I’m an ex-lawyer who was hit by a car when I was 29 and decided to change career – I’m now an award-winning poet, author, broadcaster, performer and speaker. I write for adults and children, run writing workshops in schools and theatres, and have spoken / performed at various festivals as well as the Royal Institution and Wigmore Hall.  

My first non-fiction book for adults, Love Factually (UK and Australia) / Love Understood (US) was published by Bloomsbury in January. I also narrated the audiobook on Audible. The book explores love by combining academic research with interviews I conducted with hundreds of strangers across 40 countries on every continent. I’ve been really lucky to have had lots of coverage, including in The Daily Mail, The Express, The GuardianThe Telegraph, i Paper, Sunday Post, The Sydney Morning Herald, on the BBC World ServiceBBC Radio 3Eamonn Holmes on talkRADIOBBC Radio London, BBC Manchester, WNYCABC AustraliaTriple JChannel 4’s Sunday Brunch, and BBC Radio 4 Woman’s Hour.

I also write picture books, non-fiction and poetry for children (I have some books in the pipeline but I can’t tell you about them just yet). Some of my writing is funny (or at least I hope it is…). But some is serious and addresses important things that aren’t always talked about, like sadness, fear or kindness. I often think about how we live and what we can do to make our lives, and the lives of others, a little bit better.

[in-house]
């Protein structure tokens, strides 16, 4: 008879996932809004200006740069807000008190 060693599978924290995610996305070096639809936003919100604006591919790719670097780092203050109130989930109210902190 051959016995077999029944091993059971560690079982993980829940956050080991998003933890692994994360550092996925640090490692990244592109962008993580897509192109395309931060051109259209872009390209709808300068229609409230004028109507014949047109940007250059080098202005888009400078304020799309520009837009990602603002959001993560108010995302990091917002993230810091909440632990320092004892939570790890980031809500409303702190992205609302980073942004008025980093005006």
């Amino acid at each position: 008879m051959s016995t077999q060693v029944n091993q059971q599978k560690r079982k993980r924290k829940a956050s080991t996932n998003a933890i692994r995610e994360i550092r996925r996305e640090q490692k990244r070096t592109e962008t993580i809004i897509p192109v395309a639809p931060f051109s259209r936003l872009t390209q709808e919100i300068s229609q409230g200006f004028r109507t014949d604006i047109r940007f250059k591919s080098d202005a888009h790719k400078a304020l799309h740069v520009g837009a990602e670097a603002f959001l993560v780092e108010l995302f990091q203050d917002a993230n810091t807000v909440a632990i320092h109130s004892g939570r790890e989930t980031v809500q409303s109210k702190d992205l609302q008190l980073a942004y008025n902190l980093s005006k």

In 2016, I won the Caterpillar Poetry Prize, and my non-fiction and poetry have been widely published around the world (including by Bloomsbury, Macmillan, Wayland, Otter-Barry Books, Troika, The Emma Press, The Irish Times, The Pool, The Caterpillar, Teach Primary, Springboard Stories, The Poetry School, SCBWI Bulletin, Countdown and Touchdown). My poems have been illustrated by Chris Riddell, set to music by Cheryl Frances-Hoad and Graham Ross, and performed by Helena Bonham Carter. They’ve appeared on BBC Radio 3, BBC Radio 6 Music, and Classic FM and last year, Poetry Ireland featured me alongside Jackie Kay as one of eight poets displayed on the Dublin overground.